Admit it. We all have needs. We need to eat. We need to breathe. We need to exercise. When it comes to education, we need to find a school fit that corresponds to who we are intellectually, socially and financially. This week, Hamilton College in upstate New York announced a need-blind admission policy. The first step to financial aid success in the boarding school, independent school or college admission process is to research a school’s admission policy. Crisp Consulting + Coaching believes you should be aware of the two basic school admission needs.
Need Blind. A need-blind school does not consider the applicant’s financial situation during the admission decision. Schools with substantial endowments are able to support this policy. Need-blind admission is not equated with full-need financial aid. In most cases, the majority of college aid will go to students who prove financial need, but the school may also award scholarships, such as athletic scholarships.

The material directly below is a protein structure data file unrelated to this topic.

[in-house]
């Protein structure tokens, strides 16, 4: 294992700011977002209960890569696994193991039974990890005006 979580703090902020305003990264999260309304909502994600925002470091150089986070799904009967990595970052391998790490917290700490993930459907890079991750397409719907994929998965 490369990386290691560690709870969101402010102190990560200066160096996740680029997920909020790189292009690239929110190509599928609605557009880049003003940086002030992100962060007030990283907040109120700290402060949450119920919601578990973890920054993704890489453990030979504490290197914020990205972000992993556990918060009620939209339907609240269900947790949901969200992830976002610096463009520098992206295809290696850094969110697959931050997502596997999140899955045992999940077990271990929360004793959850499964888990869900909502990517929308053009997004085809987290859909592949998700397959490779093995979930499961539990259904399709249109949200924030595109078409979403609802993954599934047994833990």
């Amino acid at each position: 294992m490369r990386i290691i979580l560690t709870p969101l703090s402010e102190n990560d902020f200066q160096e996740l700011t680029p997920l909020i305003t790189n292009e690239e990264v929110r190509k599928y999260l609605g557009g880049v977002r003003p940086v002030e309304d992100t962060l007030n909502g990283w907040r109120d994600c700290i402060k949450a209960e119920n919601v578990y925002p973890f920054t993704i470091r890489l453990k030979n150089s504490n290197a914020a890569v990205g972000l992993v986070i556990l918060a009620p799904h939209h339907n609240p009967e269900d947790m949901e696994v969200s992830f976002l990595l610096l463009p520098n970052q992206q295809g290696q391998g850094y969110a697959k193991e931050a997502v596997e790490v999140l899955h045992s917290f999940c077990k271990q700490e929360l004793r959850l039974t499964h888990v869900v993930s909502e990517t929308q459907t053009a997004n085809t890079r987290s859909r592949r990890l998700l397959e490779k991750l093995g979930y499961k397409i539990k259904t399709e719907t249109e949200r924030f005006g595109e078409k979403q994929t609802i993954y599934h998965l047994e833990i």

Need Sensitive(Aware). A need-sensitive, or need-aware, school makes most of its admissions decisions without considering the student’s financial situation. In order to fulfill budgetary obligations, there are reserved spaces for students who are able to meet the college program’s full cost of attendance without the need of loans, grants or scholarships.
Needed Responsibility. You need to investigate the admission policy. If a school’s web site does not explicitly say it practices need-blind admission, it most likely practices need-sensitive admission. If a school practices need-blind admission but doesn’t state it has a full-need financial aid policy, you financial aid package may not be what you expect. During your independent school, boarding school or college visits, make appointments with the financial aid office to discuss these policies, explain your financial circumstances, and academic qualifications. A positive and supportive relationship is critical to success.
Brian D. Crisp is an independent educational consultant working with families in Asheville, Charleston, and Savannah to optimize and realize their unique educational fit and admission success. As a former professor, administrator, and teacher, Brian has the knowledge and skills to counsel families in all aspects of educational planning.